Jenifer Joy Madden
How to Be a Durable Human: Revive and Thrive in the Digital Age Through the Power of Self-Design
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What is your book about?
My book is about how to design your life so you live in harmony with your technology and get the best out of being human.
What inspired you to write your book?
I noticed there was a real contrast between the way my oldest and my youngest kids grew up. The oldest, my daughter, was a typical child, content to play dress-up and make-believe, to run around with her friends, and read lots of books. Only ten years later, my youngest was born into a new world of screens. He was perfectly satisfied spending his time watching TV and playing video games—until, of course, I disturbed his reverie by encouraging him to do something (anything!) else.
I saw, too, how my own life was changing. I was becoming less engaged with people. As he got older, I’d be contentedly occupied on one screen while he was absorbed on another. That really bothered me. It took years for me to realize there is an opportunity cost to our unquestioning adoption of smartphones and other computerized manna that has rained down from the digital heavens. Because we spend so much time engaged with devices, other vital activities have been crowded out, such as getting enough physical activity, paying attention when you’re talking to people, having the concentration to read an entire article, and being soothed outdoors in nature.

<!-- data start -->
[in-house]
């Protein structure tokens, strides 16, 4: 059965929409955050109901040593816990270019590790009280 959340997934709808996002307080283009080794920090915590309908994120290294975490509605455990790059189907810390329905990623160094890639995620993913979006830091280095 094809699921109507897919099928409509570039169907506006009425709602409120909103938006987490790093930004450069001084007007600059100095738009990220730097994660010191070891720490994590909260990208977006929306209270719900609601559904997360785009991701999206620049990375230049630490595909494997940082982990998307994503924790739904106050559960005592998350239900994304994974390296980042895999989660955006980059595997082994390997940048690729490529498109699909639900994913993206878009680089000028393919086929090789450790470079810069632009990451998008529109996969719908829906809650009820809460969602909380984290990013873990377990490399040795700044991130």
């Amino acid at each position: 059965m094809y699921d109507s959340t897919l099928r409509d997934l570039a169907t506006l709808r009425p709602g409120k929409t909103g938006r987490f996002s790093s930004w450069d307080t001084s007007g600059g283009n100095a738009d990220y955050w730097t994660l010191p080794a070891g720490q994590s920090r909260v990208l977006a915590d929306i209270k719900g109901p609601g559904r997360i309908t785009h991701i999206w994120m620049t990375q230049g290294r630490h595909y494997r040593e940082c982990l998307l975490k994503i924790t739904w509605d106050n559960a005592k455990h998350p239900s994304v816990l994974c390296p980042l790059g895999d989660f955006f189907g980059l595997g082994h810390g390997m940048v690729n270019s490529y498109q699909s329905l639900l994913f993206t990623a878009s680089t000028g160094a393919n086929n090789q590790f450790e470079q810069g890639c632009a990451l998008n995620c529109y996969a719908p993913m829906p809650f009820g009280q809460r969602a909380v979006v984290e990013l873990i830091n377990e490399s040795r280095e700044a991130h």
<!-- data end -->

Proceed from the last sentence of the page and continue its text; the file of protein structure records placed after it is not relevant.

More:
I named my platform “The Durable Human” because durable means to be effective for as long as possible. As robots and AI crowd in, we need to proactively design our lifestyles to make the most of what makes us unique and spectacular as human beings, including our senses of intuition, generosity, compassion and humor, plus our muscles and metabolism.